Canadians will no longer be offered Canadian Emergency Relief Benefits as of Sept. 27.
For Nicole De Angelis, who worked as a stage and production manager in theatre around the GTA for more than 10 years, there are no talks of her job starting up again in the near future.
“I’d say, speaking to people in my industry, it’s like a shell shock of just like having nothing to do. And also, just knowing that as an industry we were the first to shut down and we’ll be the last to start up again.”
And she is not alone, almost four million Canadians will be affected when the CERB ends at the end of the month according to a report from the Canadian Centre for Policy Alternatives.
David MacDonald, a senior economist at the CCPA, said although half of the four million who have received CERB in August will be eligible for Employment Insurance there will be some bumps along the way. “The other half will be split up between the new Canada recovery programs. There’s the Canada recovery benefit for self-employed gig workers. The caregiver benefit for people who have to take time off work, take their kids, because schools and childcares are closed and a new sickness benefit. And then there are about half a million people who won’t have any support once CERB ends. And so that’s just the rough breakdown.”
De Angelis and her partner have been relying on CERB since the beginning of March. They have been out of work since that time and when CERB ends that means making ends meet will be next to impossible. For those, like De Angelis, eligible for EI, they can expect to receive, on average $377 a week pre-tax which is more than $100 less than CERB.
“CERB was just covering everything, now I’m being told you’re going to get even less money, even though I was already struggling.”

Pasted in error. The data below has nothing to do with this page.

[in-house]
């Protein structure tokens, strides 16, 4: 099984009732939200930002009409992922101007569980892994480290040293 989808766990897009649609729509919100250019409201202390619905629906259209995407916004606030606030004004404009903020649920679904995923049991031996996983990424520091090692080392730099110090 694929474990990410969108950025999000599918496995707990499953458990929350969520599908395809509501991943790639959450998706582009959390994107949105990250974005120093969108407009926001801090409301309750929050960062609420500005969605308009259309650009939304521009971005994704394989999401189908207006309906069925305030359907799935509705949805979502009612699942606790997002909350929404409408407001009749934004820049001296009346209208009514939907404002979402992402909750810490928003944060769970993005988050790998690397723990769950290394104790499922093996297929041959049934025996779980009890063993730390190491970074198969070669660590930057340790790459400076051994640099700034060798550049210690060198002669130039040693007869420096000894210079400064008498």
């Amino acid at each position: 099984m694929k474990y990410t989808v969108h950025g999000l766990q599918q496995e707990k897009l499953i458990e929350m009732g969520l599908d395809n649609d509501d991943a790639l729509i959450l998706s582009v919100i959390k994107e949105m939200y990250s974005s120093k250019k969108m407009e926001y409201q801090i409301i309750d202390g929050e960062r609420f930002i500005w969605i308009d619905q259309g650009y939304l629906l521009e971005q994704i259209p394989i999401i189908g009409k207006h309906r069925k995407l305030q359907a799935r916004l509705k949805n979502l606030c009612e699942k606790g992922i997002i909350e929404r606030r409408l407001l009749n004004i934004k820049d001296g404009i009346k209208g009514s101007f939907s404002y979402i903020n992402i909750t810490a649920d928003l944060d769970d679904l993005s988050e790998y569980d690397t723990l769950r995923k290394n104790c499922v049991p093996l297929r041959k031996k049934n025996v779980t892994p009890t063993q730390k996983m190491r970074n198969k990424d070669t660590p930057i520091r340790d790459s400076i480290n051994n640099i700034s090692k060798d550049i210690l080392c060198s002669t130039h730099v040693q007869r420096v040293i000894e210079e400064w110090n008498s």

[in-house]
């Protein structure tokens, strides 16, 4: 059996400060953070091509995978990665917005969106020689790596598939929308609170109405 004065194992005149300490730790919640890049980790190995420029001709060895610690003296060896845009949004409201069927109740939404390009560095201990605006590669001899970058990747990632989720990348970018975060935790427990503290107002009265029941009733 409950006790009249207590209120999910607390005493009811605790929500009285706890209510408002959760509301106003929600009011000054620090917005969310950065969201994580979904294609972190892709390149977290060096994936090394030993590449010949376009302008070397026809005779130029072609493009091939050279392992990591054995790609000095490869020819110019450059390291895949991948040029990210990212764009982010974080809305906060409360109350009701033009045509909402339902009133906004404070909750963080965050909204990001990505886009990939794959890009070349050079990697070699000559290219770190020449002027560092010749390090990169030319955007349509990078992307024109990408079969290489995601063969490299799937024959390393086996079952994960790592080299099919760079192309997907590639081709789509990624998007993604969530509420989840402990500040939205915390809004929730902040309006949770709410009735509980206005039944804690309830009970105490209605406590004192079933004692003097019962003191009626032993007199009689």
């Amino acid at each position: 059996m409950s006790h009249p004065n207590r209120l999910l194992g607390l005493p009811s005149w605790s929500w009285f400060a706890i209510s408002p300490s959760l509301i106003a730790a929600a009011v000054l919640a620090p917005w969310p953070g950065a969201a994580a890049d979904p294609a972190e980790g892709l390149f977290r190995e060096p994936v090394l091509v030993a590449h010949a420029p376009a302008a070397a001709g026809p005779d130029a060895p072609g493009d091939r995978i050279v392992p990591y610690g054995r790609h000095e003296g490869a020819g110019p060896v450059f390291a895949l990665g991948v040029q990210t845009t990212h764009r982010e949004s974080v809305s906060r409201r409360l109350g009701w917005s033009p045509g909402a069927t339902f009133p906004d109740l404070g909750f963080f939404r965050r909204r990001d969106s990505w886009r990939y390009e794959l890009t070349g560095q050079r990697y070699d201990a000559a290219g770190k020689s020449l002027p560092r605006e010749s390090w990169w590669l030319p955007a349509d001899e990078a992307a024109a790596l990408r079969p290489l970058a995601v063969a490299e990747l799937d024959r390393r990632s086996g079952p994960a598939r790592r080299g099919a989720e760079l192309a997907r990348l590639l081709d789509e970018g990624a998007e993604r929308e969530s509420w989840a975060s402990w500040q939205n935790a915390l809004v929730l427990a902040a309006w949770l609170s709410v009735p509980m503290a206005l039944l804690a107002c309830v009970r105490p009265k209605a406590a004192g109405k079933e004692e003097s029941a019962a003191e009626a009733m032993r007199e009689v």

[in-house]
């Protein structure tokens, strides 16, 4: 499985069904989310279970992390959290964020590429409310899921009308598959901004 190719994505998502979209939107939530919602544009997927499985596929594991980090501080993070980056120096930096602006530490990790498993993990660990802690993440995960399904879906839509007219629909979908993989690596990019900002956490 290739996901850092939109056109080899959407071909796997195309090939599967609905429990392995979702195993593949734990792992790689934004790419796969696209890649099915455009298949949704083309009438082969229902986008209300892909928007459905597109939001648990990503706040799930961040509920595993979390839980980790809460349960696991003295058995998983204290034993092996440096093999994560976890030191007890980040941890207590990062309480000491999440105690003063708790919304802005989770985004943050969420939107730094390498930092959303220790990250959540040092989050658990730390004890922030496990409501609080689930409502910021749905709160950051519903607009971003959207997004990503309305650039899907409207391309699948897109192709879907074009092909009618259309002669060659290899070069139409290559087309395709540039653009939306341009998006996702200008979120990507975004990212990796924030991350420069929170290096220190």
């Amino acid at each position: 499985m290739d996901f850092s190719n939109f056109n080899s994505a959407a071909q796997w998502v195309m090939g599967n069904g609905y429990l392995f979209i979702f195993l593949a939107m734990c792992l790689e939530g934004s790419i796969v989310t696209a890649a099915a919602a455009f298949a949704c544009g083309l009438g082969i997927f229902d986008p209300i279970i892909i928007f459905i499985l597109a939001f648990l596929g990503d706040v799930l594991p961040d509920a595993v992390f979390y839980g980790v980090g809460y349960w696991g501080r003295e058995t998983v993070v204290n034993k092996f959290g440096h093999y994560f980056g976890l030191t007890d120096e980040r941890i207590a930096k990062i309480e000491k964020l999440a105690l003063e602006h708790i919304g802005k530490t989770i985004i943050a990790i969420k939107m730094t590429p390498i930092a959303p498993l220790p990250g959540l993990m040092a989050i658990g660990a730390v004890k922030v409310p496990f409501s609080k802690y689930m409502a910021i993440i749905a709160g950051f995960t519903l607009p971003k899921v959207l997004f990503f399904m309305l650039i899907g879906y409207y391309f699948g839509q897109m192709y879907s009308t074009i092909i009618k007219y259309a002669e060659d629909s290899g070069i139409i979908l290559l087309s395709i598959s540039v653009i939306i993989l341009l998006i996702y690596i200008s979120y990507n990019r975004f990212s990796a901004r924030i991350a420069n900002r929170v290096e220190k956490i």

The new recovery programs are yet to be passed by the federal minority parliament and are currently only proposals. If everything goes to plan, on Sept. 27 the CRA tax portal is going to be inundated with people trying to make the switch.
“Now there’s almost eight hundred thousand people who are getting their CERB through the CRA, through the tax portal. They’re EI eligible, but they are not going to be automatically moved across from CERB to EI. Those 800,000 people are going to have to go to the website and apply for EI. So it’s really a lot of people who, you know, are going to have some difficulty moving across these other programs.”
With a possible second wave looming, and uncertainty still at an all-time high, MacDonald says that one of the ways the government could help make the transition easier for Canadians who are relying on CERB is to clarify what their next steps are so they know where they are going. For De Angelis, like many Torontonians, with no end in sight and no job opportunities available, the cost of living has become too much to handle.
“We gave our notice for our apartment and we’re moving back into our parents’ basement to try to save money, to try to not live paycheque to paycheque.”